Thank you

The following is a decent and reasonably priced reference:

"Mathematical Notation: A Guide for Engineers and Scientists"

>learning math is just really, really hard.

I'll accept the premise, but I still wonder if there are things that can be done to make it easier for someone. In my case, I've been trying to learn some more mathematics recently, and one of the most annoying things is coming across notation that isn't defined in a paper, presumably because "everyone" who can read the paper is familiar with the context and knows what the "skinny long arrow" means (good luck with that internet search). I wonder if there could be a wiki-like / forum / stackoverflowish site, which people could use to discuss and provide running commentary on a paper/book. Especially useful would be the ability for people to be able to annotate the paper by translating the formulas in to a formal language where you could track down the definition of the various operators, and try to figure out why the author used both of → and ↦ in the paper, when they both appear to be for functions/maps. (Just to preempt the easy objections, I'm not trying to suggest that each paper be formalized and proven in something like Isabelle/Coq).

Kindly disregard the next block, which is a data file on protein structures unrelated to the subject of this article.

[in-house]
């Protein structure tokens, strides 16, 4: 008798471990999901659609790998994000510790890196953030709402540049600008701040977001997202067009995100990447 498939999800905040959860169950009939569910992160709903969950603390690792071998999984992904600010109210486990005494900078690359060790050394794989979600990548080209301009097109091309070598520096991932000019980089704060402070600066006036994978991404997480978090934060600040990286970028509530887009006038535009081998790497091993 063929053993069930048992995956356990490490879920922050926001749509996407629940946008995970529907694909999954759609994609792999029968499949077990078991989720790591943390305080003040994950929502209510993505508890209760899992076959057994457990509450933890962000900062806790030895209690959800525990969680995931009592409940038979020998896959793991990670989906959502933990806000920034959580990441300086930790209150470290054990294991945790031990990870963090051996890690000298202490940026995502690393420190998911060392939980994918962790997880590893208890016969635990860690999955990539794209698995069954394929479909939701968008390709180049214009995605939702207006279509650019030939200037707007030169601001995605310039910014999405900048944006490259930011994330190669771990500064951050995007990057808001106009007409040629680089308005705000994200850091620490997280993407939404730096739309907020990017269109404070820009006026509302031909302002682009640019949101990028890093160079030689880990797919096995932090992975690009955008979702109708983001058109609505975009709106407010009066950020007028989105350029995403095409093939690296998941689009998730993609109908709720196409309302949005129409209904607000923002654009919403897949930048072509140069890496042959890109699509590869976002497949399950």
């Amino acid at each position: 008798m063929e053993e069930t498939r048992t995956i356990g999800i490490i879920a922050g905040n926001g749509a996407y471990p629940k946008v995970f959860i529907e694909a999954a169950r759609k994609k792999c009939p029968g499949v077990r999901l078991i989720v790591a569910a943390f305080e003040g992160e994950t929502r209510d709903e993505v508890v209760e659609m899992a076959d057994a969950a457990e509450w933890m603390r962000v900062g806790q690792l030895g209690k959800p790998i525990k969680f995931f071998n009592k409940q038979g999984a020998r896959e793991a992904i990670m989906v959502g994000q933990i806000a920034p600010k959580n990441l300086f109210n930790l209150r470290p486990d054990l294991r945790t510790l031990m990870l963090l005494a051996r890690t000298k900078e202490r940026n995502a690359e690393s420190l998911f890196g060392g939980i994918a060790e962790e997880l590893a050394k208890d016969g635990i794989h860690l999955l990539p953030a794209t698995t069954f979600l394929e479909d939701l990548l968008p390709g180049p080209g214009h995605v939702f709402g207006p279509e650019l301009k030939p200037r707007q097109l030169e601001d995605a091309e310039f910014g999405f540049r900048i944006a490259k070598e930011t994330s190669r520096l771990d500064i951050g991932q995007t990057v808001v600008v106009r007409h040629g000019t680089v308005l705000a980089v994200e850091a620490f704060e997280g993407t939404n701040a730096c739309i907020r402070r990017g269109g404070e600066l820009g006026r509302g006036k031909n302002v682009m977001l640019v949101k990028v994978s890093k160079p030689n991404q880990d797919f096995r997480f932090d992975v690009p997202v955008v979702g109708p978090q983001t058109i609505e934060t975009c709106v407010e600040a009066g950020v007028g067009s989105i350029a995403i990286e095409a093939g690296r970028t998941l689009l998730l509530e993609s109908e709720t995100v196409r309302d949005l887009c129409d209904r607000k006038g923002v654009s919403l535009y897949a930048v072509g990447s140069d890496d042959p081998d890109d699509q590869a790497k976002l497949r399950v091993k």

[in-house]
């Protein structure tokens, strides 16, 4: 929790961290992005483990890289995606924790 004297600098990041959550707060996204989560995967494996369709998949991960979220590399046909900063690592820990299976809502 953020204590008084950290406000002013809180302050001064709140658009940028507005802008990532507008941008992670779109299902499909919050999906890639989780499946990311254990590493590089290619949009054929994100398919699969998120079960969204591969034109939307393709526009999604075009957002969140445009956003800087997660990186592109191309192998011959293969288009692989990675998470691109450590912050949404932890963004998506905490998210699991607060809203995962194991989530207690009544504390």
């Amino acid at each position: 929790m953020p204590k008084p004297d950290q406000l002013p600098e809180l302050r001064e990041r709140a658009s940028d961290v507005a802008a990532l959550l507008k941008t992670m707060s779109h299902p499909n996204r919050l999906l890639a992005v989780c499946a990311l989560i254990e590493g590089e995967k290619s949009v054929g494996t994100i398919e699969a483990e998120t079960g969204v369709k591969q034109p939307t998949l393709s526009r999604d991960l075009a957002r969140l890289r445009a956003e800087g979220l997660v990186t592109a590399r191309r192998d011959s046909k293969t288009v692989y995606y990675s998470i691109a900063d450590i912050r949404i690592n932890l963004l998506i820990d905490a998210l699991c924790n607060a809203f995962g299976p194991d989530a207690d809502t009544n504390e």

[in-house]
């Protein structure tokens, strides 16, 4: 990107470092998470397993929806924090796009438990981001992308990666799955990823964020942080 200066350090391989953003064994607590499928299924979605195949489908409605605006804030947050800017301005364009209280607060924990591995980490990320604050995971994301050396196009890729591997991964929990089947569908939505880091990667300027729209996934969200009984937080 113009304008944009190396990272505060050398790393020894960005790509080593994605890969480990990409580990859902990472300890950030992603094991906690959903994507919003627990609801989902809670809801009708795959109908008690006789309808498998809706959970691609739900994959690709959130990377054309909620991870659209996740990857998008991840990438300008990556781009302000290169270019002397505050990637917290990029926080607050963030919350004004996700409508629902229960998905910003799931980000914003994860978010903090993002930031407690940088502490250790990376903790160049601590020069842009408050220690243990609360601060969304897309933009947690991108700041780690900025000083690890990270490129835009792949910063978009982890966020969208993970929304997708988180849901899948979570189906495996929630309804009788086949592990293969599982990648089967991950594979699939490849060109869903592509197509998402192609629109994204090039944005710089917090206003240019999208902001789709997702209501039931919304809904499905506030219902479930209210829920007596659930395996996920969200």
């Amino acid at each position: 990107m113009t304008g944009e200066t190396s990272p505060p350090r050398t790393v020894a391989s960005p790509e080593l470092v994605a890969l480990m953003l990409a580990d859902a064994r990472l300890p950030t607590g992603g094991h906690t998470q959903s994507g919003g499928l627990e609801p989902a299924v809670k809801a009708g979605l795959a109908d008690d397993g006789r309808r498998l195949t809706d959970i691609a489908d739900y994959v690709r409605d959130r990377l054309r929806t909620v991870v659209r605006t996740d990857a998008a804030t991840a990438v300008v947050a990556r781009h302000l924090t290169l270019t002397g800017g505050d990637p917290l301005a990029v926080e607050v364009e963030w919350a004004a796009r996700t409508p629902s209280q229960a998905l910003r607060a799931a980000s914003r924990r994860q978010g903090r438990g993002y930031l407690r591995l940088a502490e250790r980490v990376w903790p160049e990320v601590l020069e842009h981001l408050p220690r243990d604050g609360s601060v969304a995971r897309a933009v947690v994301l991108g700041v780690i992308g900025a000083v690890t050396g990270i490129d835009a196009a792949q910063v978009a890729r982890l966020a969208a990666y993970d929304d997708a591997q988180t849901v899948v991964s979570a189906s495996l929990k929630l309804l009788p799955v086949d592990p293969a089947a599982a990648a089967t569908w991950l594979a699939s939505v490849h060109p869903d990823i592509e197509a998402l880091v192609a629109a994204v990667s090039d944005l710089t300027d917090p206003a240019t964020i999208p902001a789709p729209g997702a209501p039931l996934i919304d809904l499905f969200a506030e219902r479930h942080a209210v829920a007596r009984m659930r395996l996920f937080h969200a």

In the ideal form, this website would allow you to see the paper or book page in question, and then see all the people who commented or had questions on each particular sentence (in the margin?). There could be filtering and voting so that experts could bypass the newbie commentary, etc..

I suppose part of my problem would be solved by getting a book like:

...(which I just came across when composing this message).

Maybe someone has a other suggestions for something like this? Maybe a site similar to this already exists?

And on a slightly related note to making things easier to learn, I think learning programming is much easier than math, because even though both are abstract, at least with programming you get a tangible, concrete thing (the program) that you can run and modify and extend, and the computer will tell you when you went wrong (e.g. won't compile, output result is unexpected, etc.).

Forgive me if I'm making incorrect assumptions about your background, but usually you learn math from books of varying degrees of difficulty which naturally force you to become accustomed to various kinds of notational conventions.

You wouldn't try to learn math from papers until you've built that foundation (unless you have access to a tutor/mentor), at which point the notation usually shouldn't be an issue.

That sounds like the traditional method of learning math. I was wondering if we could leverage technology and our experiences with teaching/learning the formal systems of programming languages to make more math more accessable. For instance, I'm thinking this little instance of geometric algebra: